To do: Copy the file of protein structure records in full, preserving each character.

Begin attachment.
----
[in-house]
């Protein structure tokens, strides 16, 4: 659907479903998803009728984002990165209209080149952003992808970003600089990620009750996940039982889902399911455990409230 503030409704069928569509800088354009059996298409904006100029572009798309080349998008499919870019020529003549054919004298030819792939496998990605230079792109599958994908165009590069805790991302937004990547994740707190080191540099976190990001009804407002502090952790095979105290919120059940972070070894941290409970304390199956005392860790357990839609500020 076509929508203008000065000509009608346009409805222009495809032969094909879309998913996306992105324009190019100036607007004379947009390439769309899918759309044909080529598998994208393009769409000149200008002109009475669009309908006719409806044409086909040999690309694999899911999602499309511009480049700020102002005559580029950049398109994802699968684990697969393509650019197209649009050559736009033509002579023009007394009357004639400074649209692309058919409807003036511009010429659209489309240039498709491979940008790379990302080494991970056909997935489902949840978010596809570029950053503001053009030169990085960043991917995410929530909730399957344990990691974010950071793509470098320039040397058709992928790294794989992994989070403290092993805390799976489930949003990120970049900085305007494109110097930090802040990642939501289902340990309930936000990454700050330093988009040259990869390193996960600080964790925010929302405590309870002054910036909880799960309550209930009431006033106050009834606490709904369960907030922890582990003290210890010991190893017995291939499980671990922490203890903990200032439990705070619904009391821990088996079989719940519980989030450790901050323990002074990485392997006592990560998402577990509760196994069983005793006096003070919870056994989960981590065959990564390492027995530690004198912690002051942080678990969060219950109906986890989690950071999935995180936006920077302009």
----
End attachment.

[in-house]
């Protein structure tokens, strides 16, 4: 659907479903998803009728984002990165209209080149952003992808970003600089990620009750996940039982889902399911455990409230 503030409704069928569509800088354009059996298409904006100029572009798309080349998008499919870019020529003549054919004298030819792939496998990605230079792109599958994908165009590069805790991302937004990547994740707190080191540099976190990001009804407002502090952790095979105290919120059940972070070894941290409970304390199956005392860790357990839609500020 076509929508203008000065000509009608346009409805222009495809032969094909879309998913996306992105324009190019100036607007004379947009390439769309899918759309044909080529598998994208393009769409000149200008002109009475669009309908006719409806044409086909040999690309694999899911999602499309511009480049700020102002005559580029950049398109994802699968684990697969393509650019197209649009050559736009033509002579023009007394009357004639400074649209692309058919409807003036511009010429659209489309240039498709491979940008790379990302080494991970056909997935489902949840978010596809570029950053503001053009030169990085960043991917995410929530909730399957344990990691974010950071793509470098320039040397058709992928790294794989992994989070403290092993805390799976489930949003990120970049900085305007494109110097930090802040990642939501289902340990309930936000990454700050330093988009040259990869390193996960600080964790925010929302405590309870002054910036909880799960309550209930009431006033106050009834606490709904369960907030922890582990003290210890010991190893017995291939499980671990922490203890903990200032439990705070619904009391821990088996079989719940519980989030450790901050323990002074990485392997006592990560998402577990509760196994069983005793006096003070919870056994989960981590065959990564390492027995530690004198912690002051942080678990969060219950109906986890989690950071999935995180936006920077302009």